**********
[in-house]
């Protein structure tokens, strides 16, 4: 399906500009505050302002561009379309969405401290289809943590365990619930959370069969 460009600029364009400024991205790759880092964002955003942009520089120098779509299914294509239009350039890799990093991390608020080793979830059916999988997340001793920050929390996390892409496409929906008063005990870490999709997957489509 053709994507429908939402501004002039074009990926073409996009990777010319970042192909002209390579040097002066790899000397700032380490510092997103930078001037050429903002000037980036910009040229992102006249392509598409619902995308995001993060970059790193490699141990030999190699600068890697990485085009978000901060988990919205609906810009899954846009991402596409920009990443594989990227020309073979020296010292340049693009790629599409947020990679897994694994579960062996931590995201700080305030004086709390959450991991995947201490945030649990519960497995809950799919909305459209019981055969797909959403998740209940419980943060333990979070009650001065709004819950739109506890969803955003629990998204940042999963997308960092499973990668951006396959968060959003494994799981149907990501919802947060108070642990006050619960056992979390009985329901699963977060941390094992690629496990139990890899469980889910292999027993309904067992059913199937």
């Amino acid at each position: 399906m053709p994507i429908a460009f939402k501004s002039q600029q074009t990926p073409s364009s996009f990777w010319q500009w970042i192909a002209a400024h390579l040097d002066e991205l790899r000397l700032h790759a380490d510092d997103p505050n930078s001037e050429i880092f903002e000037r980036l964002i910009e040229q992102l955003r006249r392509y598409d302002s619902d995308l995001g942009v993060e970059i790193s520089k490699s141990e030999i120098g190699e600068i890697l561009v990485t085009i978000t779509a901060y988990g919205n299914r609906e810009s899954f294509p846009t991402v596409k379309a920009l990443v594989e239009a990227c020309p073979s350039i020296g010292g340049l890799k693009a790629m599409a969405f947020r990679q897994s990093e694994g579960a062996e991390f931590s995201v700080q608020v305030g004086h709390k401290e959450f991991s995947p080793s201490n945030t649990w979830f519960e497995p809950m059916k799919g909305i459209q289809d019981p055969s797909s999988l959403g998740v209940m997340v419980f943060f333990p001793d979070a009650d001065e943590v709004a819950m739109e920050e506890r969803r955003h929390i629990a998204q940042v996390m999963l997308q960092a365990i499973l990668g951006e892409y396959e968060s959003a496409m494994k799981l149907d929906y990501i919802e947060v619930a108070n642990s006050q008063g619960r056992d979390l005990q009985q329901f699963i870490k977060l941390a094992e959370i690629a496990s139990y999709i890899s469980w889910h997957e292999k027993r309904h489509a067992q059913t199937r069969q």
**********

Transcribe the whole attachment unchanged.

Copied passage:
[in-house]
């Protein structure tokens, strides 16, 4: 399906500009505050302002561009379309969405401290289809943590365990619930959370069969 460009600029364009400024991205790759880092964002955003942009520089120098779509299914294509239009350039890799990093991390608020080793979830059916999988997340001793920050929390996390892409496409929906008063005990870490999709997957489509 053709994507429908939402501004002039074009990926073409996009990777010319970042192909002209390579040097002066790899000397700032380490510092997103930078001037050429903002000037980036910009040229992102006249392509598409619902995308995001993060970059790193490699141990030999190699600068890697990485085009978000901060988990919205609906810009899954846009991402596409920009990443594989990227020309073979020296010292340049693009790629599409947020990679897994694994579960062996931590995201700080305030004086709390959450991991995947201490945030649990519960497995809950799919909305459209019981055969797909959403998740209940419980943060333990979070009650001065709004819950739109506890969803955003629990998204940042999963997308960092499973990668951006396959968060959003494994799981149907990501919802947060108070642990006050619960056992979390009985329901699963977060941390094992690629496990139990890899469980889910292999027993309904067992059913199937």
């Amino acid at each position: 399906m053709p994507i429908a460009f939402k501004s002039q600029q074009t990926p073409s364009s996009f990777w010319q500009w970042i192909a002209a400024h390579l040097d002066e991205l790899r000397l700032h790759a380490d510092d997103p505050n930078s001037e050429i880092f903002e000037r980036l964002i910009e040229q992102l955003r006249r392509y598409d302002s619902d995308l995001g942009v993060e970059i790193s520089k490699s141990e030999i120098g190699e600068i890697l561009v990485t085009i978000t779509a901060y988990g919205n299914r609906e810009s899954f294509p846009t991402v596409k379309a920009l990443v594989e239009a990227c020309p073979s350039i020296g010292g340049l890799k693009a790629m599409a969405f947020r990679q897994s990093e694994g579960a062996e991390f931590s995201v700080q608020v305030g004086h709390k401290e959450f991991s995947p080793s201490n945030t649990w979830f519960e497995p809950m059916k799919g909305i459209q289809d019981p055969s797909s999988l959403g998740v209940m997340v419980f943060f333990p001793d979070a009650d001065e943590v709004a819950m739109e920050e506890r969803r955003h929390i629990a998204q940042v996390m999963l997308q960092a365990i499973l990668g951006e892409y396959e968060s959003a496409m494994k799981l149907d929906y990501i919802e947060v619930a108070n642990s006050q008063g619960r056992d979390l005990q009985q329901f699963i870490k977060l941390a094992e959370i690629a496990s139990y999709i890899s469980w889910h997957e292999k027993r309904h489509a067992q059913t199937r069969q």